Palestinian youth tell the human stories behind the numbers in the news

Palestinian youth tell the human stories behind the numbers in the news

Why we do not want Arabs to normalize relations with Israel

Aziz Abuzayed | 17-08-2020

Tel Aviv  celebrates the Abraham Accords by projecting the flag of the UAE on a building

On the morning of Thursday, August 13, Sheikh Mohamed Bin Zayed al-Nahyan (commonly known as MBZ), crown prince of the United Arab Emirates, tweeted an official declaration of a normalization agreement with Israel. The majority of Palestinians on social media were enraged by this news. Adding salt to injury, MBZ framed his announcement as a favor to Palestinians by associating it with an agreement to “stop further Israeli annexation of Palestinian territories”—a claim refuted the following day by Israeli Prime Minister Benjamin Netanyahu.

Netanyahu and MBZ

Many Arab governments have long conducted secret relations with Israel and are expected to follow in the UAE’s footsteps, including Saudi Arabia, Bahrain, Qatar, Sudan, Oman and Morocco. This contradicts the Arab Peace Initiative launched in 2002, which was signed by the Arab League and endorsed multiple times, the last time in 2017. The initiative mandated that official recognition of Israel by Arab states only take place after Israeli withdrawal from occupied Arab land, including the Palestinian territories. The initiative defined the latter as bounded by the borders stipulated in the agreement reached after the 1967 six-day war, with East Jerusalem as the capital and a “just settlement” of the status of refugees.

Normalization with Israel refers to any activity or communication with an Israeli individual, organization or government entity that does not recognize the full rights of Palestinians to freedom, justice and equality. Through the call for boycotts, divestment and sanctions (BDS) targeting enterprises doing business with or within Israel, we Palestinians ask people around the world, especially in the Arab region, to demonstrate their solidarity with our cause by avoiding and speaking out against normalization.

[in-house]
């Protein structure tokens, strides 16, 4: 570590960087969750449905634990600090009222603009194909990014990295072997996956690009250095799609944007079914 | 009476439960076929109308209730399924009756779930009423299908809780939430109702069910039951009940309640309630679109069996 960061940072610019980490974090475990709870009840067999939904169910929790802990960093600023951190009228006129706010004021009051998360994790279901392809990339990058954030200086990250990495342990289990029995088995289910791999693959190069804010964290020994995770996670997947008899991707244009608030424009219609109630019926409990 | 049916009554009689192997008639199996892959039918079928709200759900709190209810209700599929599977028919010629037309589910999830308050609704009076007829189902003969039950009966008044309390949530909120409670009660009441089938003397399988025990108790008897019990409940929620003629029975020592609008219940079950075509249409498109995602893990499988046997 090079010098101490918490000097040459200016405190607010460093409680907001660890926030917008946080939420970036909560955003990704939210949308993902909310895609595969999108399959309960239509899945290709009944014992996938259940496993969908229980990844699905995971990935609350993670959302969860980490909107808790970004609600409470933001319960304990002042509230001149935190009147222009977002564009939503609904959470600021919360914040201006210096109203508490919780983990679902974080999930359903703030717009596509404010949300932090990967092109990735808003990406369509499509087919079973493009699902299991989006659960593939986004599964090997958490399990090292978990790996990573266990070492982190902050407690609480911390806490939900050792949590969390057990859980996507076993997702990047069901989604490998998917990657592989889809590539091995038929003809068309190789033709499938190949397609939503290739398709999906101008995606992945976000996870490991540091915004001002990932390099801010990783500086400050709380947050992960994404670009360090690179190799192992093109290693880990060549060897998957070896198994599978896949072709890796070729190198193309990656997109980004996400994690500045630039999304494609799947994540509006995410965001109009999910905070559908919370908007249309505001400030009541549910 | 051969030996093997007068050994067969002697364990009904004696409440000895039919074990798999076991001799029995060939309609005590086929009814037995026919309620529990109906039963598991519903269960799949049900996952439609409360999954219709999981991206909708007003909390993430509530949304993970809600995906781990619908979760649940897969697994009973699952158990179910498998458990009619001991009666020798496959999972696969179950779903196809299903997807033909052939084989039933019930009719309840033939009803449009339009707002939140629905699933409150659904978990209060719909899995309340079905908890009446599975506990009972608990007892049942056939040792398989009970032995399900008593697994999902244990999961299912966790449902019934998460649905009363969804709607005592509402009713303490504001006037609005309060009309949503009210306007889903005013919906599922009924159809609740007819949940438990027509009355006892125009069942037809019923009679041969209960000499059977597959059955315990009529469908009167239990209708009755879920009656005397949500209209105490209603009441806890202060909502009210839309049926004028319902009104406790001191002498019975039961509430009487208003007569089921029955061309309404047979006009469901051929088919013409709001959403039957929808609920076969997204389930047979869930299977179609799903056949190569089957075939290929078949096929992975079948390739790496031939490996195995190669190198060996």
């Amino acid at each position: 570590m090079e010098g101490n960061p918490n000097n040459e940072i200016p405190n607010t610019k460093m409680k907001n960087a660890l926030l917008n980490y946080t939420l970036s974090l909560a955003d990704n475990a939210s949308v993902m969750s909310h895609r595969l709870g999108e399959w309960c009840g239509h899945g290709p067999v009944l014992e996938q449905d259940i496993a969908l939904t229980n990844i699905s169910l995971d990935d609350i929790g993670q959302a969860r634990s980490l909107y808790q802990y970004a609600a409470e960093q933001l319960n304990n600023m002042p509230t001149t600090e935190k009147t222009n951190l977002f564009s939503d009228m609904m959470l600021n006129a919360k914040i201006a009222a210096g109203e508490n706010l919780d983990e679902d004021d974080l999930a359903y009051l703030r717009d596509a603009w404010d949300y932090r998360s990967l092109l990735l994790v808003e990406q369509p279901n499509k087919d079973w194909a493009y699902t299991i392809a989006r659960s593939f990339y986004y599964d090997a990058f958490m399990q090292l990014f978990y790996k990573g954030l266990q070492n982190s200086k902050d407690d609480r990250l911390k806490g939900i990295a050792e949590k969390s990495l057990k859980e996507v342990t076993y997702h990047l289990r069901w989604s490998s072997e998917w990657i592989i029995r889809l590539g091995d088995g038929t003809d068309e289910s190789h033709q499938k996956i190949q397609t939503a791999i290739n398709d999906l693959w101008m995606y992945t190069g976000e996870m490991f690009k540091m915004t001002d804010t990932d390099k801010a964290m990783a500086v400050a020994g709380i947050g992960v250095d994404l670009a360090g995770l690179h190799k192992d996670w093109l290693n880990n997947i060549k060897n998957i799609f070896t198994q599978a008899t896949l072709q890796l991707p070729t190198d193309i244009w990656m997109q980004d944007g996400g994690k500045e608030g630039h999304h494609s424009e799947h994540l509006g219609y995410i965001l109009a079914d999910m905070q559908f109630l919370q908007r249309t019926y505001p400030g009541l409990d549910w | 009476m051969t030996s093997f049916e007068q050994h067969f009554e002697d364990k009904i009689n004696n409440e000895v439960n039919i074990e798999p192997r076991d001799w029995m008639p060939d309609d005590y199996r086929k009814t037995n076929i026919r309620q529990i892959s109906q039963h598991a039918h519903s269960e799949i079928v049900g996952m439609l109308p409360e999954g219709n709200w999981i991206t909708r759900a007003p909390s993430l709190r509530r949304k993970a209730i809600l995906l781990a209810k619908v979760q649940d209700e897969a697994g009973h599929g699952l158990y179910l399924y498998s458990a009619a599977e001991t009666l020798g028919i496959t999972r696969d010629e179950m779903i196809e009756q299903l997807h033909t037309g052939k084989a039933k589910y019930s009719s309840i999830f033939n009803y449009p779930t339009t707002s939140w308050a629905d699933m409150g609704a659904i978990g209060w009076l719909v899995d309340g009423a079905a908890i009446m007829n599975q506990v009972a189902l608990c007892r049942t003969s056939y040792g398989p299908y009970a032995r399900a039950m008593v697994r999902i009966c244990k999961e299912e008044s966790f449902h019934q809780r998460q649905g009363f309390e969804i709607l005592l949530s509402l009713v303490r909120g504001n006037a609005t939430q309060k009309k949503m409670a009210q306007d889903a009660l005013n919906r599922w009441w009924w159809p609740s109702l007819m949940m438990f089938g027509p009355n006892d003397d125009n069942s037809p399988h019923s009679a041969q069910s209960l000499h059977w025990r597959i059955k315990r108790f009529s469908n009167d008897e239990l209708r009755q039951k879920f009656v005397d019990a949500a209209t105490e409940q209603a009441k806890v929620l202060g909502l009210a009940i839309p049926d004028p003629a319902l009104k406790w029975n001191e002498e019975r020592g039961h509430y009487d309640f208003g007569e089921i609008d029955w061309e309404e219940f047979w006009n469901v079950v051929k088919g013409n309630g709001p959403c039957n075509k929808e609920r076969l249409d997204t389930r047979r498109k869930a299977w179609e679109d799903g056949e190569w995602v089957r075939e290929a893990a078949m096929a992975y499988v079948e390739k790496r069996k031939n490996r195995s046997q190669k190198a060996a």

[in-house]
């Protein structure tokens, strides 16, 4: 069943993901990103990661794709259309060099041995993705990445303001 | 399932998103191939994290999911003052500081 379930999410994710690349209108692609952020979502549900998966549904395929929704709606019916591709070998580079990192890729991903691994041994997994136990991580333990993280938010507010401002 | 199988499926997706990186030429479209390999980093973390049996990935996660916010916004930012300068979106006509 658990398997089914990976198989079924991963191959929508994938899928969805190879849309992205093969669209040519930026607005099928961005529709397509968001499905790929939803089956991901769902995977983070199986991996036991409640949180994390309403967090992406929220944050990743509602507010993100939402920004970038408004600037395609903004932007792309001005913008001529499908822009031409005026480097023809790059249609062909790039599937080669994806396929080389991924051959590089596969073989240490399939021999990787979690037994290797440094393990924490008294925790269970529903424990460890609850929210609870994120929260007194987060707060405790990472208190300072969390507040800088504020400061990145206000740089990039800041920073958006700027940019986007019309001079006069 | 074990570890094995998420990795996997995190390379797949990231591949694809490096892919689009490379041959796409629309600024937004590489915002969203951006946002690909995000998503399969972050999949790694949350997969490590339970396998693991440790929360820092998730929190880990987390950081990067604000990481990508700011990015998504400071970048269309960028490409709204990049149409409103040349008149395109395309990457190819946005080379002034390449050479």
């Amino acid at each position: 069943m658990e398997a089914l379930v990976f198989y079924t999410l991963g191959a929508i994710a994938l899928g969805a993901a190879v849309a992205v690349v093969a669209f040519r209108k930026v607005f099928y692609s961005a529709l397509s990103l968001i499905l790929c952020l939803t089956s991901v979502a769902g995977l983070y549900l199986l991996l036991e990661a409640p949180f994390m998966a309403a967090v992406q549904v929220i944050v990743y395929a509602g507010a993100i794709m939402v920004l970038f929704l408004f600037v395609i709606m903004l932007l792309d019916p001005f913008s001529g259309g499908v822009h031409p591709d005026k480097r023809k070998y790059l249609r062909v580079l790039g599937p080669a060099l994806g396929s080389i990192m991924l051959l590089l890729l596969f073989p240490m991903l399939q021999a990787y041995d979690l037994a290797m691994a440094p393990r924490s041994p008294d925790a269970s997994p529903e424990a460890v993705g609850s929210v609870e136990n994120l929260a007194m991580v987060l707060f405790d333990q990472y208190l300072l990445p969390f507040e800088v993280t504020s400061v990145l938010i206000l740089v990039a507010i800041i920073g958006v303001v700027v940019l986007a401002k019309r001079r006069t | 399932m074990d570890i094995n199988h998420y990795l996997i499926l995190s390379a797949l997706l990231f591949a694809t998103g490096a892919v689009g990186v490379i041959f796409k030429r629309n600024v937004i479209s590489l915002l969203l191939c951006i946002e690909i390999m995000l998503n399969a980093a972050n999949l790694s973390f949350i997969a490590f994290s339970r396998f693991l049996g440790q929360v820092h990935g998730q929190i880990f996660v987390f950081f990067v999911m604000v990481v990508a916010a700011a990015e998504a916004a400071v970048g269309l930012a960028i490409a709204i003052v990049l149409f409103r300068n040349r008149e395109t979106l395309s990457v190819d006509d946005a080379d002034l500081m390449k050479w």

As an authoritarian dictatorship, the UAE government does not tolerate dissent or criticism from anyone living within its borders, citizen or not. Thus, its residents cannot challenge its decision to whitewash ongoing Israeli crimes against the Palestinian people, from the blockade of Gaza to extrajudicial murder. (Case in point: Ahmed Erekat was shot and killed June 23 by Israeli security forces on his way to pick up his mother and sister for her wedding later that day. His body has not yet been returned.)

We refuse normalization with Israel because it greenlights the status quo, reinforces Israel’s impunity and lack of accountability, and demonstrates that it is okay to murder, occupy, demolish and steal. We refuse normalization because it is not normal to collaborate with murderers and thieves, and it is not okay to support those who exploit a global crisis like COVID-19 to steal more land from Palestinians and double down on home demolitions in Jerusalem. It is not okay to shake a hand soaked with Palestinian blood. It is not okay to buy weapons and military equipment from a state that uses humans in Gaza as a lab rat to stamp “field-tested” on its military exports.